Sepsis remains a major health concern worldwide. To explore the effects of chronic stress on septic shock, we stressed mice using the physical restraint stress model as described in Materials and Methods before the mice were infected with pathogenic bacteria. As shown in Fig. 1, after two rounds of stress mice had reduced mass of thymus and spleen (Fig. 1, A and B), reduced numbers of thymocytes and splenocytes (Fig. 1, C and D), and elevated concentrations of corticosteroid in the blood (Fig. 1,E), which demonstrates that the mice were severely stressed after two rounds of physical restraint (6). Interestingly, the stressed mice showed enhanced resistance to sepsis postinfection with a lethal dose of pathogenic E. coli as compared with the controls (Fig. 2, A–C). However the stressed mice also succumbed to death if the dose continued to increase, which indicates that the stressed mice are partially resistant to E. coli-induced sepsis. Because LPS is the major endotoxin of Gram-negative bacteria and also a prime mediator of sepsis, we further tested the resistance of stressed mice to LPS-mediated sepsis. We injected mice with the different doses of LPS via the i.p. route and examined the survival of stressed mice vs controls post-LPS treatment. As expected, the stressed mice survived better than the controls post-LPS treatment (Fig. 2, D and E) (p < 0.05) but died of high-dose LPS treatment (Fig. 2,F), which indicates that the stressed mice are partially resistant to G bacterial septic shock. However, when infected with a sublethal dose of the bacteria, the stressed mice did not show any enhanced capacity of inhibiting the bacterial growth or clearing the pathogen (Fig. 3, A and B) as compared with the controls (p > 0.05). These results suggest that restraint stress primarily affects the acute and intense inflammation of a host in response to bacterial infection rather than the regular process of immune response.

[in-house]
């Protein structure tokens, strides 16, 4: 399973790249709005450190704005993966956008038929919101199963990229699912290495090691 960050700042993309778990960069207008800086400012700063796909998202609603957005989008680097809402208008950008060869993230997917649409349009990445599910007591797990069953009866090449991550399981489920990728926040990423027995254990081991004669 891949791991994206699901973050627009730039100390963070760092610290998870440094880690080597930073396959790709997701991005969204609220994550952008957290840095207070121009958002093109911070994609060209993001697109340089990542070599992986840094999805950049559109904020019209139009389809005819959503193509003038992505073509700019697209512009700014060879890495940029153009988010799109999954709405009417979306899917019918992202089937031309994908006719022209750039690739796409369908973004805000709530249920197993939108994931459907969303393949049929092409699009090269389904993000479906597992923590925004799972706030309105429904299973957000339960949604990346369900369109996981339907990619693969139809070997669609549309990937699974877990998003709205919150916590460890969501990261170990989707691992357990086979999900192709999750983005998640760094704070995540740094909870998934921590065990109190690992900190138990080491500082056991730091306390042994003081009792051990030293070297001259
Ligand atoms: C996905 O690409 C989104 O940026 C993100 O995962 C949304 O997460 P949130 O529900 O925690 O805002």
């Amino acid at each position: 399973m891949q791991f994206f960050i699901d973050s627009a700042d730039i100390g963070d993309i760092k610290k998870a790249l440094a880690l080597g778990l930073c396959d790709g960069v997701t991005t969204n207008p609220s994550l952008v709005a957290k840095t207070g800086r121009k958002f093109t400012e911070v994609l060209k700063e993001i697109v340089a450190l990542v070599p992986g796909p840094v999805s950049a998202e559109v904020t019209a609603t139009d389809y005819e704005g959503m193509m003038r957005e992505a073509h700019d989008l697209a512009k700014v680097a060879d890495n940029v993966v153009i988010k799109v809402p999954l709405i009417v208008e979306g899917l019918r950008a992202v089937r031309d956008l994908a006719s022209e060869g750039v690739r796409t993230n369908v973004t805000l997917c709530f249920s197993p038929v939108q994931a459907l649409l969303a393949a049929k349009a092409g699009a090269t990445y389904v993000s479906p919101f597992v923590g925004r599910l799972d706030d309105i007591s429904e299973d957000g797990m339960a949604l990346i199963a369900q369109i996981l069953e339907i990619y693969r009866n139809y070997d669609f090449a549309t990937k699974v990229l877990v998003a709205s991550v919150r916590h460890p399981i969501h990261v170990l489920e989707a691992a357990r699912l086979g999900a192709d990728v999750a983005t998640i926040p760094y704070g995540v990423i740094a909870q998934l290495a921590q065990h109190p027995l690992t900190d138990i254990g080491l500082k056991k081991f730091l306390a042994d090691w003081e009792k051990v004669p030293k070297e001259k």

FIGURE 1.

Organ weight and cell numbers were reduced in restraint-stressed mice. A–D, The thymus and spleen organs were surgically removed from the stressed mice (n = 5) and controls (n = 5) and weighed (A and B). The total numbers of thymocytes (C) and splenocytes (D) were determined. E, The concentrations of corticosterone in plasma were measured by using a corticosterone EIA kit. S1 stands for one cycle of restraint stress and S2 represents two stress cycles. The differences between the S2 and control groups are statistically significant (p < 0.05 as determined by ANOVA). Data are representative of three independent experiments.

FIGURE 1.

Organ weight and cell numbers were reduced in restraint-stressed mice. A–D, The thymus and spleen organs were surgically removed from the stressed mice (n = 5) and controls (n = 5) and weighed (A and B). The total numbers of thymocytes (C) and splenocytes (D) were determined. E, The concentrations of corticosterone in plasma were measured by using a corticosterone EIA kit. S1 stands for one cycle of restraint stress and S2 represents two stress cycles. The differences between the S2 and control groups are statistically significant (p < 0.05 as determined by ANOVA). Data are representative of three independent experiments.

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FIGURE 2.